In the last issue we briefly discussed how departments buy goods and services, in general terms. We finished with a few points on the example of providing training services to government departments, and on the concept that departments generally provide training services themselves.
In the last issue we briefly discussed how departments buy goods and services, in general terms. We finished with a few points on the example of providing training services to government departments, and on the concept that departments generally provide training services themselves. To elaborate on that same theme, we need to look at what types of training, departments need.
For the federal government, the Canada School of Public Service provides a curriculum that public servants need to follow. The curriculum is based on the requirements within the public service to support the major government theme of developing leaders: key leadership competencies, strategic thinking, management excellence, and so on. For a supplier to break into that market would be nearly impossible. On the other hand, departments can supplement the basic curriculum with as much training as they see fit, and they might be on a variety of topics. Generally, though, they want the courses and course material to be department specific. To determine whether or not a product or service can meet a department’s need, it is necessary to determine who to talk to, and for this purpose obtaining defined government contact information from an information services company like http://www.government-mailing-lists.com is invaluable.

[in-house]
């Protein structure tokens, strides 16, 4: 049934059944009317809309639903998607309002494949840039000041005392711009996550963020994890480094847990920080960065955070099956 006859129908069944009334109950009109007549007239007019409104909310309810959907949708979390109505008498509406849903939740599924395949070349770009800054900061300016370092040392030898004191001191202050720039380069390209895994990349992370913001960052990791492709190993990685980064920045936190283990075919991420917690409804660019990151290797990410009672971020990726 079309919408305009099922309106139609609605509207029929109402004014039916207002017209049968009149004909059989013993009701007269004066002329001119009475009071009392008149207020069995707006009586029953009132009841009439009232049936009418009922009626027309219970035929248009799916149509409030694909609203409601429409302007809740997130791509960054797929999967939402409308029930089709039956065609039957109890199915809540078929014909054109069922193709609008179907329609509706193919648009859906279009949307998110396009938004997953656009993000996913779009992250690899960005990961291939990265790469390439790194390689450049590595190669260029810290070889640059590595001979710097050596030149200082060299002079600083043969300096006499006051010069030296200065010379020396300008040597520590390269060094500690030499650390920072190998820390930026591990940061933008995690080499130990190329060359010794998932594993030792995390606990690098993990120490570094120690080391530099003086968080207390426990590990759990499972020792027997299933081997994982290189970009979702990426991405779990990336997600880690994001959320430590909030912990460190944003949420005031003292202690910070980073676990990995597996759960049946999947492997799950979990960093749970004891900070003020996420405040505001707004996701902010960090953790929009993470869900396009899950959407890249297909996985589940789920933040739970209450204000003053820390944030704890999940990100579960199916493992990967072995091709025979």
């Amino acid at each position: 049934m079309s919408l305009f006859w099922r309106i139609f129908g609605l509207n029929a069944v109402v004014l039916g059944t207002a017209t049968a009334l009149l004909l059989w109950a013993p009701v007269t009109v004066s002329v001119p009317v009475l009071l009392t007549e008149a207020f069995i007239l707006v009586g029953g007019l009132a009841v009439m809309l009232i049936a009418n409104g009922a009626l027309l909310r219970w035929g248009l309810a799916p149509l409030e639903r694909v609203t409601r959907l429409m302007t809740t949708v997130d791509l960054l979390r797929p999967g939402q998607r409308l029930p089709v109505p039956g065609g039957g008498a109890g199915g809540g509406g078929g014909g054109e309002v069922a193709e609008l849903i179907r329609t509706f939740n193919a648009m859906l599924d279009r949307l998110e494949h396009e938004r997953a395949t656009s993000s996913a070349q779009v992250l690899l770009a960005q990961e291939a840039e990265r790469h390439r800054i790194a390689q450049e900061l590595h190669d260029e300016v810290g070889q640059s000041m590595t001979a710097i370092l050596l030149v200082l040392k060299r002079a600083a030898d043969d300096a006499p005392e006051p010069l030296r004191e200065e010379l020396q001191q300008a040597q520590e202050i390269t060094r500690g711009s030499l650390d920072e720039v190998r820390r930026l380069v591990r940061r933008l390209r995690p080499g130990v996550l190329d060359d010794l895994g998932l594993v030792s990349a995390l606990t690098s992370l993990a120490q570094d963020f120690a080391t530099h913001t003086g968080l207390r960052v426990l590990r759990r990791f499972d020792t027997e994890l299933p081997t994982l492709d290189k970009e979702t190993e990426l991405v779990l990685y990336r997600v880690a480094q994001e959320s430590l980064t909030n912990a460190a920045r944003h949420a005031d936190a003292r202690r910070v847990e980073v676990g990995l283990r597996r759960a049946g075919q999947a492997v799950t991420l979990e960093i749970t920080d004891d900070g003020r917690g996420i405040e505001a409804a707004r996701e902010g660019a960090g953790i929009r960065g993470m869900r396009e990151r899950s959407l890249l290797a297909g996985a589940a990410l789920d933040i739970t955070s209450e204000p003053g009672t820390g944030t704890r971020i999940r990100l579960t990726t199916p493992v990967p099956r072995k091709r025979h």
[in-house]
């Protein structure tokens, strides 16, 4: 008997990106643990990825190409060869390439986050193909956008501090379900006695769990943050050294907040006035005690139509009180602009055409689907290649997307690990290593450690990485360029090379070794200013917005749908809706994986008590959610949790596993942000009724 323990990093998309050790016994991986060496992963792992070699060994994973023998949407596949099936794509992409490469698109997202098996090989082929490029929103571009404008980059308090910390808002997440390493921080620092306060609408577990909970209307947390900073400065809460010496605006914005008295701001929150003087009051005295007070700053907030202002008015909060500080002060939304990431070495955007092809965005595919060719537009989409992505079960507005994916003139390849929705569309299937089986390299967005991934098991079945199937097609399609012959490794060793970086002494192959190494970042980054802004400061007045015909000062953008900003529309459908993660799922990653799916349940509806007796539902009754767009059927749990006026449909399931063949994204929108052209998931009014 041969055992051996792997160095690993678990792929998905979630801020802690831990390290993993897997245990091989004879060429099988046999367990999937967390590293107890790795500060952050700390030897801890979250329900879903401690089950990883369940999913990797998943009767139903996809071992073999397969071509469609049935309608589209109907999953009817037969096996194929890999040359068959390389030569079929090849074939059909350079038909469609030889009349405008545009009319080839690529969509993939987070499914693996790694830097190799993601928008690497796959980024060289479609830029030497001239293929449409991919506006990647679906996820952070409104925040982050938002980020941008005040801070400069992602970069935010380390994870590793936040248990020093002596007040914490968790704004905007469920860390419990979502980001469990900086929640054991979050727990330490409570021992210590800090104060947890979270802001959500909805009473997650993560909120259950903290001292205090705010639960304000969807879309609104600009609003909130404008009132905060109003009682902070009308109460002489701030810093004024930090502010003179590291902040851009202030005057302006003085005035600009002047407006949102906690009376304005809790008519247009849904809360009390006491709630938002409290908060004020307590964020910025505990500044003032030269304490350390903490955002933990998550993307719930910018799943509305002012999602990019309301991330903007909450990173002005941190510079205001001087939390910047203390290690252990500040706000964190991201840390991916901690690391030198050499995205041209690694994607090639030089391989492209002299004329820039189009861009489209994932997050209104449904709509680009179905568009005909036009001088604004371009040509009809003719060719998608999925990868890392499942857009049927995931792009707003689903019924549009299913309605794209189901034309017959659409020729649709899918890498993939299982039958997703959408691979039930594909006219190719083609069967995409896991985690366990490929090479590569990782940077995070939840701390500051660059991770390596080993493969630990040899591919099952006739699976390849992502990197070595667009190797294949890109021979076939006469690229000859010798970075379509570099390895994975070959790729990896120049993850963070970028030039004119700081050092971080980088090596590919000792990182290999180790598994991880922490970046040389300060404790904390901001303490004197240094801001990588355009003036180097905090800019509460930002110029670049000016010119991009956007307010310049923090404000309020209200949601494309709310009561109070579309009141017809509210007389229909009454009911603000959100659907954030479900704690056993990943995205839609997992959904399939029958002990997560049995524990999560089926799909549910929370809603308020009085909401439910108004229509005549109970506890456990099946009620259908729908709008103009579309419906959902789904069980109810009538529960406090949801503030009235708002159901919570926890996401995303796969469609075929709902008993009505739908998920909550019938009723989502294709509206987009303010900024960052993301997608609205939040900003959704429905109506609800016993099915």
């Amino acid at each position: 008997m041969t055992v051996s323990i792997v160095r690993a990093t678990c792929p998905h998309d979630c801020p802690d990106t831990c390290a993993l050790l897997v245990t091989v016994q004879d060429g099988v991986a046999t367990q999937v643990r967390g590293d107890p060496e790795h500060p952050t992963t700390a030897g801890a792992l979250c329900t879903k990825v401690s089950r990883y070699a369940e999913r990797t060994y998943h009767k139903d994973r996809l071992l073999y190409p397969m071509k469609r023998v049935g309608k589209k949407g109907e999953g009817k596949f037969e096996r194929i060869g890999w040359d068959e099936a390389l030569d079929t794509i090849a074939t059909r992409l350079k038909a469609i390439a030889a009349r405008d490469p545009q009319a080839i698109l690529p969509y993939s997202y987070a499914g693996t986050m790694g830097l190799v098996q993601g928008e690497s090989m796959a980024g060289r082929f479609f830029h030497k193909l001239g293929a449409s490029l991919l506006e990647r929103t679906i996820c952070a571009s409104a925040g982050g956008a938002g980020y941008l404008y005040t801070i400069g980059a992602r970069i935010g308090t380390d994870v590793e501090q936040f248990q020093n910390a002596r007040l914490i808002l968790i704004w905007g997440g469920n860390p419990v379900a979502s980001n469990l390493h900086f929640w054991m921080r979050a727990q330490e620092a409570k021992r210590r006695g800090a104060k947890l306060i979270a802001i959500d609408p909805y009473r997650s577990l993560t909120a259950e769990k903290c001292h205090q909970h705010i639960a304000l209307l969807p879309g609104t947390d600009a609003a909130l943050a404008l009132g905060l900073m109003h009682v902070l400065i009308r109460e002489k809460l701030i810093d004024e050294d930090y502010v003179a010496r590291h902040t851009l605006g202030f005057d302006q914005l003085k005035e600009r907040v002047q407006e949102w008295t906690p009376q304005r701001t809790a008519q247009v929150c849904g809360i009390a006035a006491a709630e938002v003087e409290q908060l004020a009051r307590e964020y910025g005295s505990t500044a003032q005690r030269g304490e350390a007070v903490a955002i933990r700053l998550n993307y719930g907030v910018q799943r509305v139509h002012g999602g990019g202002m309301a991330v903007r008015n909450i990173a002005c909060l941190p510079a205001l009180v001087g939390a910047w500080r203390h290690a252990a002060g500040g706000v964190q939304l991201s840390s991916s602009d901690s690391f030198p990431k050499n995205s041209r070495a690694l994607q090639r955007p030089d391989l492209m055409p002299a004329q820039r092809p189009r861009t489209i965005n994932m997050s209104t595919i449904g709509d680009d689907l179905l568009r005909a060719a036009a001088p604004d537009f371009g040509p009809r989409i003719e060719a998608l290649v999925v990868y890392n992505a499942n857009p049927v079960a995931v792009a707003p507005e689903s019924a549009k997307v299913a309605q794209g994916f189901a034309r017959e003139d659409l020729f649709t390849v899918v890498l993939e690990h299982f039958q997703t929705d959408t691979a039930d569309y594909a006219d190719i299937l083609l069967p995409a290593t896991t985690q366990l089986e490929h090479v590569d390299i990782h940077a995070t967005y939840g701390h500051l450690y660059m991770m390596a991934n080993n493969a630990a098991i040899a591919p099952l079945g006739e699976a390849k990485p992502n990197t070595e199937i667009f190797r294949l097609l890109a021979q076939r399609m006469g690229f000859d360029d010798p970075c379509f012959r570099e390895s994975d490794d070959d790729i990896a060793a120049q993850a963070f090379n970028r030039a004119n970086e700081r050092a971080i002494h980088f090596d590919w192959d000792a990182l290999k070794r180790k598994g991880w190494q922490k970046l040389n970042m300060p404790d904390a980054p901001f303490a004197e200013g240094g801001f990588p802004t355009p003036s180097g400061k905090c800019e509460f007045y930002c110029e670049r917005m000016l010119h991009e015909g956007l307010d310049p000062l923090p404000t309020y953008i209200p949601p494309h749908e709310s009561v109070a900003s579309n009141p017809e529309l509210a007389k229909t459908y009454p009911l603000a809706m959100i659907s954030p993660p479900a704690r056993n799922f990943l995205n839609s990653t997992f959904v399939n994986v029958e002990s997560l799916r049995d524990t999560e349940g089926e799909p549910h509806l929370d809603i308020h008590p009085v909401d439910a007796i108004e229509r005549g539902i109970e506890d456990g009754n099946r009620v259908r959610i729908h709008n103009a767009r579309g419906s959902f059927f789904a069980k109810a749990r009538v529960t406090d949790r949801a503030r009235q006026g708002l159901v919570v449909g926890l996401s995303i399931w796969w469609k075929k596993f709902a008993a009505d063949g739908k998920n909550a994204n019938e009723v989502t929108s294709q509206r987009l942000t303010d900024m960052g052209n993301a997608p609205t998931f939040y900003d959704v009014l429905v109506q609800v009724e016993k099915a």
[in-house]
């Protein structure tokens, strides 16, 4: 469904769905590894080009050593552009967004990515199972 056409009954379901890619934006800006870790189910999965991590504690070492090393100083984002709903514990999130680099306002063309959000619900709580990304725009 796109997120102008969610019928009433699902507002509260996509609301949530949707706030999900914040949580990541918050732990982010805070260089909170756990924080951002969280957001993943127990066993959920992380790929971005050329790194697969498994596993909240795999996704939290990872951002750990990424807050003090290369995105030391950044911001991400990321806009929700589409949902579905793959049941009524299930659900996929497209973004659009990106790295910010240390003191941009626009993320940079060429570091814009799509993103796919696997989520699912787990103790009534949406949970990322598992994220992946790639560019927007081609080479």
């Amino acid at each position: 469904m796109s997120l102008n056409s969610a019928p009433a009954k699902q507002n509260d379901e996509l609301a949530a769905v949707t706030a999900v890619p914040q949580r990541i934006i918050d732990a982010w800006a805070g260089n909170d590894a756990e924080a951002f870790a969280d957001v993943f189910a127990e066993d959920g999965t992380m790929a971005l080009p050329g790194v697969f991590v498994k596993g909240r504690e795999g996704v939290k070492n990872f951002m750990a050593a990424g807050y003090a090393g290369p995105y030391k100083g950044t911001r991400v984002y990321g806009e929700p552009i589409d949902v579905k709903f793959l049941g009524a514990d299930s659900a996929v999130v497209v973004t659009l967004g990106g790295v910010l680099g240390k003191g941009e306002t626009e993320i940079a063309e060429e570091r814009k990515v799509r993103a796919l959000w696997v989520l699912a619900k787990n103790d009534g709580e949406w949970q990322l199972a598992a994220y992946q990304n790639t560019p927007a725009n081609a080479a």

Within the federal government hierarchy, there are a few approaches to making sales, but no approach can guarantee success. One approach is to join associations where the weight of numbers, and the partnership with like-minded suppliers, can provide access to departments and valuable assistance in determining marketing strategies and tactics. Another way is to directly approach, in person, government staff in positions of sufficient authority to influence the procurement process. By this I mean the person or group who would have a need for your particular product or service. To follow the example of training, if you are selling training in organizational design, then there are a couple of ways to go. You can determine if there is an organizational design and development group, and approach that group’s manager. You can determine if, within the department or agency there is a procurement activity, and if so, does someone have accountability for procuring training packages; and then approach that individual. Strategically, if you can obtain an introduction to a senior manager – from the Director level on up, then this can ease the activity. Remember, however, that practically every purchase over $25,000.00 which is not on Standing Offer, as we discussed a few weeks ago, will need to go to tender regardless of the inclinations or interest of the potential client in your offering.